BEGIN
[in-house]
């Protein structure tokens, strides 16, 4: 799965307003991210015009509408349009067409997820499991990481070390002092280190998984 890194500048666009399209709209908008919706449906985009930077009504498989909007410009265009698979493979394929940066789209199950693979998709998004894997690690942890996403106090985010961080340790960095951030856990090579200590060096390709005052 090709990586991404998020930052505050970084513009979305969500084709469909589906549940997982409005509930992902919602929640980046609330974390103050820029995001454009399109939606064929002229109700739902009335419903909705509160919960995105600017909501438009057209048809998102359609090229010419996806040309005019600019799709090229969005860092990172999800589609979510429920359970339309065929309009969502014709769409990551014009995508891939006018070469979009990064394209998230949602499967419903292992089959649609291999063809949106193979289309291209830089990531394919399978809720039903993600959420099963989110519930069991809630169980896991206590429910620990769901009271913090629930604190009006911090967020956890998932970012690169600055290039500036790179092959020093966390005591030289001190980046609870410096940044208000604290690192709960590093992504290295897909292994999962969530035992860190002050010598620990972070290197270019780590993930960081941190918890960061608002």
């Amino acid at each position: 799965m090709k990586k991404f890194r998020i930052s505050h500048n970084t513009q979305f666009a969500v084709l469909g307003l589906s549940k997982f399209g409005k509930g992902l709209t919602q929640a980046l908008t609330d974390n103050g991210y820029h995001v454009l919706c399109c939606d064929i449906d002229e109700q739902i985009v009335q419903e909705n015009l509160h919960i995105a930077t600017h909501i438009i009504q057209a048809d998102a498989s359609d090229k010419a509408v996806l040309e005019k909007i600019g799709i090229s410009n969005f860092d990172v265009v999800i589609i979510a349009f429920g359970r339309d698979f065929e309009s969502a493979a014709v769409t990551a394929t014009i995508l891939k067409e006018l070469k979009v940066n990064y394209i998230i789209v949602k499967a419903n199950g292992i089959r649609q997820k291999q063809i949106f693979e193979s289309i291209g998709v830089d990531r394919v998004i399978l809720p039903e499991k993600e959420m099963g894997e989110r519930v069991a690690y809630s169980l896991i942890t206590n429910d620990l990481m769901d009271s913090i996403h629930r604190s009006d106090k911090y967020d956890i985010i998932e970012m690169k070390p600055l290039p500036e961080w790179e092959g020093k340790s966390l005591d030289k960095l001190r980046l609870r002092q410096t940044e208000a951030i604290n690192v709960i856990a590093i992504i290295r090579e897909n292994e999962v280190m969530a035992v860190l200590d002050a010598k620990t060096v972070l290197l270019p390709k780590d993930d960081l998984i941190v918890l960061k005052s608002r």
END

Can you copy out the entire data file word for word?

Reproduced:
[in-house]
């Protein structure tokens, strides 16, 4: 799965307003991210015009509408349009067409997820499991990481070390002092280190998984 890194500048666009399209709209908008919706449906985009930077009504498989909007410009265009698979493979394929940066789209199950693979998709998004894997690690942890996403106090985010961080340790960095951030856990090579200590060096390709005052 090709990586991404998020930052505050970084513009979305969500084709469909589906549940997982409005509930992902919602929640980046609330974390103050820029995001454009399109939606064929002229109700739902009335419903909705509160919960995105600017909501438009057209048809998102359609090229010419996806040309005019600019799709090229969005860092990172999800589609979510429920359970339309065929309009969502014709769409990551014009995508891939006018070469979009990064394209998230949602499967419903292992089959649609291999063809949106193979289309291209830089990531394919399978809720039903993600959420099963989110519930069991809630169980896991206590429910620990769901009271913090629930604190009006911090967020956890998932970012690169600055290039500036790179092959020093966390005591030289001190980046609870410096940044208000604290690192709960590093992504290295897909292994999962969530035992860190002050010598620990972070290197270019780590993930960081941190918890960061608002």
């Amino acid at each position: 799965m090709k990586k991404f890194r998020i930052s505050h500048n970084t513009q979305f666009a969500v084709l469909g307003l589906s549940k997982f399209g409005k509930g992902l709209t919602q929640a980046l908008t609330d974390n103050g991210y820029h995001v454009l919706c399109c939606d064929i449906d002229e109700q739902i985009v009335q419903e909705n015009l509160h919960i995105a930077t600017h909501i438009i009504q057209a048809d998102a498989s359609d090229k010419a509408v996806l040309e005019k909007i600019g799709i090229s410009n969005f860092d990172v265009v999800i589609i979510a349009f429920g359970r339309d698979f065929e309009s969502a493979a014709v769409t990551a394929t014009i995508l891939k067409e006018l070469k979009v940066n990064y394209i998230i789209v949602k499967a419903n199950g292992i089959r649609q997820k291999q063809i949106f693979e193979s289309i291209g998709v830089d990531r394919v998004i399978l809720p039903e499991k993600e959420m099963g894997e989110r519930v069991a690690y809630s169980l896991i942890t206590n429910d620990l990481m769901d009271s913090i996403h629930r604190s009006d106090k911090y967020d956890i985010i998932e970012m690169k070390p600055l290039p500036e961080w790179e092959g020093k340790s966390l005591d030289k960095l001190r980046l609870r002092q410096t940044e208000a951030i604290n690192v709960i856990a590093i992504i290295r090579e897909n292994e999962v280190m969530a035992v860190l200590d002050a010598k620990t060096v972070l290197l270019p390709k780590d993930d960081l998984i941190v918890l960061k005052s608002r």